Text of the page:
Last fall, while out walking in the woods, I came upon this most odd looking tree. My husband informed me that the poor tree was intended for a beaver dam but it appeared as if the beaver decided at the last minute to pick a smaller tree. I was amazed at what this small animal was capable of doing to such a huge tree.
I know that anyone who has had to contend with beavers and the “breaking up” of a beaver dam does not share in my amazement. Where I see ingenuity and determination, they see a formidable pest and annoyance.
When I was in elementary school, our school mascot was a beaver (why in the world a Fulton Co school chose a beaver for a mascot is beyond my soul. We were in a major metropolitan area—the closest thing to nature was a squirrel, but I digress). Each morning, after the Pledge, the teachers were to open all the classroom doors and the entire elementary school would join in singing the school’s “fight” song. Now as to why an elementary school had a “fight” song, I am not certain, but sing we did, each and every morning. Now remember, this was the early 1960’s, we were in the midst of a Cold War, coming off the whole Cuban Missile Crisis deal, patriotism was at an all time high, I suppose we had to show our fighting American Spirit wherever possible…and that is not a bad thing.
I suppose it is so ingrained in my memory that I still can recall the lyrics with the key line being “…we work like beavers, never waste a day…” So I have taken with me the mindset that beavers are hard working, determined and never wasteful…good attributes. So this little discourse today is not intended to draw the ire of any land owner or farmer who has had to fight the mighty beaver to reclaim their property…it is rather a look at determination and hard work.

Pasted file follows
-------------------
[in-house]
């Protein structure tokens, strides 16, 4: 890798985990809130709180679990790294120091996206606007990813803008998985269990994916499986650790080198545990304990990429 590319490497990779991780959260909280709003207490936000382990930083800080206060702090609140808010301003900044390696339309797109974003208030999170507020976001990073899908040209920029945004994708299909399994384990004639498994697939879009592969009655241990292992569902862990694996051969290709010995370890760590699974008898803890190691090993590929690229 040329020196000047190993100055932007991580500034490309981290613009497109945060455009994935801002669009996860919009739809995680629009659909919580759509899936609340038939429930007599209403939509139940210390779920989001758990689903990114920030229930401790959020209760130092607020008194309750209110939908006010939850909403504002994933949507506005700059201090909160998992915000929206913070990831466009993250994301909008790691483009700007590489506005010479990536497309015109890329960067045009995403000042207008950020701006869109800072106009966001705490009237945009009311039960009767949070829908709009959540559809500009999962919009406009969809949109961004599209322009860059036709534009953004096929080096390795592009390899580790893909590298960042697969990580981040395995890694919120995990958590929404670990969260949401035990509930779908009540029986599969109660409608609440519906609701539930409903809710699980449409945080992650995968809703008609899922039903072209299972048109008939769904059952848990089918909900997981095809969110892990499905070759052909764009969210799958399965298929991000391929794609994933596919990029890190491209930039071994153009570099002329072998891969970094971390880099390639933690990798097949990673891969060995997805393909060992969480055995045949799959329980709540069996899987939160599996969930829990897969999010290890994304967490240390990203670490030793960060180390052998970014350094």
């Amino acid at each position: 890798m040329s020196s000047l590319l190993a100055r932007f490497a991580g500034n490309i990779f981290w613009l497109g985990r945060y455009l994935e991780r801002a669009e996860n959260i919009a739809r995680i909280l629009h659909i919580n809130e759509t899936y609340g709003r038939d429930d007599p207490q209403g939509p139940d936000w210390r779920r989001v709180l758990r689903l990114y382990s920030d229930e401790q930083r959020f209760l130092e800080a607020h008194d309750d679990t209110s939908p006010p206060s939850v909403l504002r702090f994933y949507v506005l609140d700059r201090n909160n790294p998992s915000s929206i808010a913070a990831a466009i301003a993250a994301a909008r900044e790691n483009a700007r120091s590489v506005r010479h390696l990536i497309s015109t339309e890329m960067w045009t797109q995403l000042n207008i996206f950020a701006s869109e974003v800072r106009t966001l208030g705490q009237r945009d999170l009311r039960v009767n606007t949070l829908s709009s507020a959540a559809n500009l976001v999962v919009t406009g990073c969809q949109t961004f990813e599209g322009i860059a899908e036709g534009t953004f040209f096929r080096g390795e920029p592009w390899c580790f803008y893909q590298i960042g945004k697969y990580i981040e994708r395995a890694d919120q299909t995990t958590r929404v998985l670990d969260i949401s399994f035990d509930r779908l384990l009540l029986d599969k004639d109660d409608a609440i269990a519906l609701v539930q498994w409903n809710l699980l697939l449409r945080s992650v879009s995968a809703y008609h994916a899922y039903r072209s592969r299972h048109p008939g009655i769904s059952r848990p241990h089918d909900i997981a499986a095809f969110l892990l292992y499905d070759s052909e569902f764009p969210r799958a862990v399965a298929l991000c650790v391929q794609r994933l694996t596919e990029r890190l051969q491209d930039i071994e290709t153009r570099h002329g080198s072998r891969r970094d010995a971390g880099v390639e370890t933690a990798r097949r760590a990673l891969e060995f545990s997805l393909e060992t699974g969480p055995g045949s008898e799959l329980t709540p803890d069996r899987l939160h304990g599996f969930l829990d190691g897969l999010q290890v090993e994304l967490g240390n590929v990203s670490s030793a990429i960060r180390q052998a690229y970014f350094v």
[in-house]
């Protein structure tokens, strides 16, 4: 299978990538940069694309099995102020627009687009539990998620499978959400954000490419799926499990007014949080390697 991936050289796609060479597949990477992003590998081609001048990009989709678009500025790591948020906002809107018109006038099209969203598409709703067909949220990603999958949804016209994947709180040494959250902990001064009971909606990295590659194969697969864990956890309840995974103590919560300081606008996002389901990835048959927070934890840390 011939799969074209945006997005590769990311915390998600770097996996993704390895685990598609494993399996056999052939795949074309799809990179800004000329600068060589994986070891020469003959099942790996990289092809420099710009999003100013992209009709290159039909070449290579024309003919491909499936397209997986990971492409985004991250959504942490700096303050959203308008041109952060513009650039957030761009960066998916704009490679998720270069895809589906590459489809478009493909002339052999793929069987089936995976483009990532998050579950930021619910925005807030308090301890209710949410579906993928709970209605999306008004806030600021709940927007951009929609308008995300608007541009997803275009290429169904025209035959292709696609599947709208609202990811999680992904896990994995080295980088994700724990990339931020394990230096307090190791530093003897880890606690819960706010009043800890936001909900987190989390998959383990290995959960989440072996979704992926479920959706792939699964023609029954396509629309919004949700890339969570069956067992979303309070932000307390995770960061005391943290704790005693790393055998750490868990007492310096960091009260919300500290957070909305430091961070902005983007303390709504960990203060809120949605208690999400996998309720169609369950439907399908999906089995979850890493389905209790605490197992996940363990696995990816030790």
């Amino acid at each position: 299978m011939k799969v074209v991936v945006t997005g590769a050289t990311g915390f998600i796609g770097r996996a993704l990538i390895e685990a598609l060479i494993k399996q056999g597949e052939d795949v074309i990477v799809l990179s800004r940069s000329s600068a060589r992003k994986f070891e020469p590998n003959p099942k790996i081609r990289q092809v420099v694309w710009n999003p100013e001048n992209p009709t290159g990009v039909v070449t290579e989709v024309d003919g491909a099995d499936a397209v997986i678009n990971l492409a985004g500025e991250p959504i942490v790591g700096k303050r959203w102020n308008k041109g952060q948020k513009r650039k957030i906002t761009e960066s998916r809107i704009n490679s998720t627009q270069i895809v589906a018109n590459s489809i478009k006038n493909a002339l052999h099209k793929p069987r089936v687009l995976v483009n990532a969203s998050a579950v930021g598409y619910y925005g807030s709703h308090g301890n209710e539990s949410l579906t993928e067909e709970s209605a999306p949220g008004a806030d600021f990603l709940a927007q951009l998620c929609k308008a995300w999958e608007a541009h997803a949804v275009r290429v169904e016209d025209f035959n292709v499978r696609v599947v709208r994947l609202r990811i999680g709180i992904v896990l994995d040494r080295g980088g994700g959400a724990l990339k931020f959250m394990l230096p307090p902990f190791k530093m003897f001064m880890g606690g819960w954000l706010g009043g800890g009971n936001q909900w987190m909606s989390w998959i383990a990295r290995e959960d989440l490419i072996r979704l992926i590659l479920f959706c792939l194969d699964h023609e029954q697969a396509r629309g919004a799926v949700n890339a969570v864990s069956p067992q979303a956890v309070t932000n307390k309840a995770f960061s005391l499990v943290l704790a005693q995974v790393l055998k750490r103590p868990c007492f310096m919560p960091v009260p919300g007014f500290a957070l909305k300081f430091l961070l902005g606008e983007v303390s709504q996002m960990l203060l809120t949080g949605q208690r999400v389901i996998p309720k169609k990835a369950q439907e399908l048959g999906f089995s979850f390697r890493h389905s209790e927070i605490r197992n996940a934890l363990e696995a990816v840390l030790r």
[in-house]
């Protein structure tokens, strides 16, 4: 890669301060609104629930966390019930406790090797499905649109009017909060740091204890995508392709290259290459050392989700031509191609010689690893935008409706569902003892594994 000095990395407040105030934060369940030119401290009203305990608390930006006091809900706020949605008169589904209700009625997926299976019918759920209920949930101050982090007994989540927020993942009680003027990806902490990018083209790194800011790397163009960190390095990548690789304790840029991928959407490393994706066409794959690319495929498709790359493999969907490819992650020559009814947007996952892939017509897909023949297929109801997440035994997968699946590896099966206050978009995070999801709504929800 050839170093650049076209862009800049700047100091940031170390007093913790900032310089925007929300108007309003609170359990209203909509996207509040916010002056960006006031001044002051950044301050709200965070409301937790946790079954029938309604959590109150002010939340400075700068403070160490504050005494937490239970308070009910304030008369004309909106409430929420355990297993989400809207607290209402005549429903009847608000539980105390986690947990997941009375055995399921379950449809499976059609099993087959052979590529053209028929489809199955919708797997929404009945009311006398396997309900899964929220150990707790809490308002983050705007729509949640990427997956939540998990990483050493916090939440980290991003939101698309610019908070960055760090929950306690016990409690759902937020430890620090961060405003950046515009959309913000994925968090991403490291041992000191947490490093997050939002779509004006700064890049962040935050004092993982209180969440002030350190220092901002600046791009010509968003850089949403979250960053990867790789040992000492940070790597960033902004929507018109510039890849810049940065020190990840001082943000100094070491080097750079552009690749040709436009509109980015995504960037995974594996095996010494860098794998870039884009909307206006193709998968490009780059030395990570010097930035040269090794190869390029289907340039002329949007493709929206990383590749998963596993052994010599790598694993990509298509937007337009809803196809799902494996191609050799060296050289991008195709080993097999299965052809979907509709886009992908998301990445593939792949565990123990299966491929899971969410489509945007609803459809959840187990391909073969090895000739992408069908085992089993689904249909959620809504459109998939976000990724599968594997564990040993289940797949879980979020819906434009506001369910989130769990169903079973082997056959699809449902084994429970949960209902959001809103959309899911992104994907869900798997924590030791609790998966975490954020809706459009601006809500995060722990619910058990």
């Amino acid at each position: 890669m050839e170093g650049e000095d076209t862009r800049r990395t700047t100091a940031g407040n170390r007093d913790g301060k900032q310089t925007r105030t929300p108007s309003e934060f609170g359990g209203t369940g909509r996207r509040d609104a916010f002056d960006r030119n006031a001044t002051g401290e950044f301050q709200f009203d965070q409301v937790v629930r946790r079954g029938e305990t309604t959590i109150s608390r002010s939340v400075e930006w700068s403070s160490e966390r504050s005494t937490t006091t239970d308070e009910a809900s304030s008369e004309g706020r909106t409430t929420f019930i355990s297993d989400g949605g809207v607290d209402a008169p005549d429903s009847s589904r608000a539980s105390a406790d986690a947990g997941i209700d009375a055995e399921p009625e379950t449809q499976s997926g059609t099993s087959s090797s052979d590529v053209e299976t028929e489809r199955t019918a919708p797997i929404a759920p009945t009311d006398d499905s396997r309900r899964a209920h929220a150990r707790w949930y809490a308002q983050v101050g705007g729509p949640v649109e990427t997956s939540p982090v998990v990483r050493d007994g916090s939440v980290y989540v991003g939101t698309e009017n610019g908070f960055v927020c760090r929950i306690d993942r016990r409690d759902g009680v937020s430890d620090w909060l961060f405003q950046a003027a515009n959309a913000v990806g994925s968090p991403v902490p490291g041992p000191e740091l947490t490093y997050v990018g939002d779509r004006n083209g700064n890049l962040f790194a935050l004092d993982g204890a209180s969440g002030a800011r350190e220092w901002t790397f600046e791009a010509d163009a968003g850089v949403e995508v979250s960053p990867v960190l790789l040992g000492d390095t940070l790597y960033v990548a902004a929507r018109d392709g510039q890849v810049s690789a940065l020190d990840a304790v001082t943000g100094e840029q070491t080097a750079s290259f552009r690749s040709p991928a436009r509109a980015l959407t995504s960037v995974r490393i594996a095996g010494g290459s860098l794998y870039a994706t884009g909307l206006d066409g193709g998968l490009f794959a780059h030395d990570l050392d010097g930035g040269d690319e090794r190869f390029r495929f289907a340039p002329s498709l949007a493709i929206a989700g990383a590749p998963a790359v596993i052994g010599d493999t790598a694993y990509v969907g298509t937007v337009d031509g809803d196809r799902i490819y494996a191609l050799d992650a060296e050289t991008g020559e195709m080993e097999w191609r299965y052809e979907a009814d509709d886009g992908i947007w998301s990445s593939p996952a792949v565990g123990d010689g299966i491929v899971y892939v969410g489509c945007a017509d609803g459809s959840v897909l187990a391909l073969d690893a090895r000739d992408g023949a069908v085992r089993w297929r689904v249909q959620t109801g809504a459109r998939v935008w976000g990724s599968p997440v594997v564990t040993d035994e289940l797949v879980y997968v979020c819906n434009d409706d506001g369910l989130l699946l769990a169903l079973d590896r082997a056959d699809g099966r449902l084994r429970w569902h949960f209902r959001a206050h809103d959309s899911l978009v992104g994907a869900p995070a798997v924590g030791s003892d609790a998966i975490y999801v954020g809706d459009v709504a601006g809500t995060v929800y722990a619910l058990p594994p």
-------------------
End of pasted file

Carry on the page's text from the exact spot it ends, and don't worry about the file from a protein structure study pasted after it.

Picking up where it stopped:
When I was in the classroom, each morning I would give my kids the daily run down. I kind of felt like Sarge from HillStreet Blues as he would gather the officers, each morning before sending them out on the streets, giving them an overview of the day’s workload, concerns and responsibilities before telling them to “be safe out there”. But rather than telling my kids to be “safe out there,” I would tell them to the be the diligent beaver I knew each of them to be. I explained how one of the hardest working animals in the animal kingdom was the beaver–they never complained, lamented that they were tired but simply went out each day, cutting down trees, dragging things so much heavier than their little bodies, in order to built a “home”/ den.
It is on this Monday that I am mindful that it is the start of a new week complete with new possibilities—be the diligent beaver, be determined, not wasteful of time or abilities, and do your best at whatever it is you do—hard working—all good attributes.
“be safe out there” as well….